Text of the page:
(CN) - Advisers to Europe's top court released two opinions aimed at systematizing gambling across member states. Advocate Generals Yves Bot and Ján Mazák looked at cases where national legislation treated other member states differently regarding regulation of games of chance.
Bot opined that Sweden legislation banning the promotion of Web-based lotteries originating outside the country was justified to fight fraud and criminality. National laws requiring licenses for gambling operators are not precluded by European Union rules, Bot said.
But any penalties must be assessed equally, Bot continued. The case revolved around two Swedish newspapers that had been fined for running advertisements for Internet-accessible lotteries based in Malta and the United Kingdom in 2003 and 2004.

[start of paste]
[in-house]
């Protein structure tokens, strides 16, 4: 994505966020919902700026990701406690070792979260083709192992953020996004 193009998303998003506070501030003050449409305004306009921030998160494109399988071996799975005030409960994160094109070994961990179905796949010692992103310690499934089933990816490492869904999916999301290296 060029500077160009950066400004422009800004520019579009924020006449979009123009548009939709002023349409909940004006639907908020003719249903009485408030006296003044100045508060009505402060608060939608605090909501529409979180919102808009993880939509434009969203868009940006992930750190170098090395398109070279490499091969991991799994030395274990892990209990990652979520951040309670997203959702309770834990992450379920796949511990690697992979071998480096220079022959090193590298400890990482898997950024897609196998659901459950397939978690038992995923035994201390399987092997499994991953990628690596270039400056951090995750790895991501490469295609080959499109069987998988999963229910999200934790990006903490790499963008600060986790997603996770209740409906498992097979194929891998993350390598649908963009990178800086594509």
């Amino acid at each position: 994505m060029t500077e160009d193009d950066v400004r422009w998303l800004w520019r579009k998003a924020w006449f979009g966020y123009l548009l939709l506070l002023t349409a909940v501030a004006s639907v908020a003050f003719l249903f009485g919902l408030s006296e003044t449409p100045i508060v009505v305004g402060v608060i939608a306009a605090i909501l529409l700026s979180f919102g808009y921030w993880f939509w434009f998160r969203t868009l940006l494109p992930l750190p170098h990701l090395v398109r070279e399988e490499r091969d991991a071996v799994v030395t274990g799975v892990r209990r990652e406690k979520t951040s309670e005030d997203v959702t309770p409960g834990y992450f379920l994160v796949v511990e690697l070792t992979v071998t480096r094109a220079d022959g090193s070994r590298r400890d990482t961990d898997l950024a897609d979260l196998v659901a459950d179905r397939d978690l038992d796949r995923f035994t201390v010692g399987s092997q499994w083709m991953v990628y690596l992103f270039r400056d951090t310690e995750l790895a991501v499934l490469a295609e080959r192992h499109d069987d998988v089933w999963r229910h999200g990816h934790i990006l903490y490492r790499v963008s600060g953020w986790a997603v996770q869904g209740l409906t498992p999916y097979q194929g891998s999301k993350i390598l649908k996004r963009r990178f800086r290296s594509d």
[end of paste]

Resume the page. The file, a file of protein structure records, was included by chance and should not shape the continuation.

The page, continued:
Swedish law imposing a fine and prison time for advertising by foreign gambling must be consistent with laws that impose only administrative penalties for the same advertising for lotteries based within the country, Bot wrote.
Advocate General Ján Mazák reviewed an Austrian case where a German national was prosecuted for running two casinos without a license. National law grants the Austrian government a monopoly over gaming.
This unfairly discriminates against non-Austrian entities by requiring that they be registered locally, Mazák said. Companies based in any European Union state should be adequately supervised and penalized, he continued.
However, member states should be free to regulate advertising for gambling based on sector, Mazák wrote.
Advocate General opinions, though not binding, are generally followed by the European Court of Justice.
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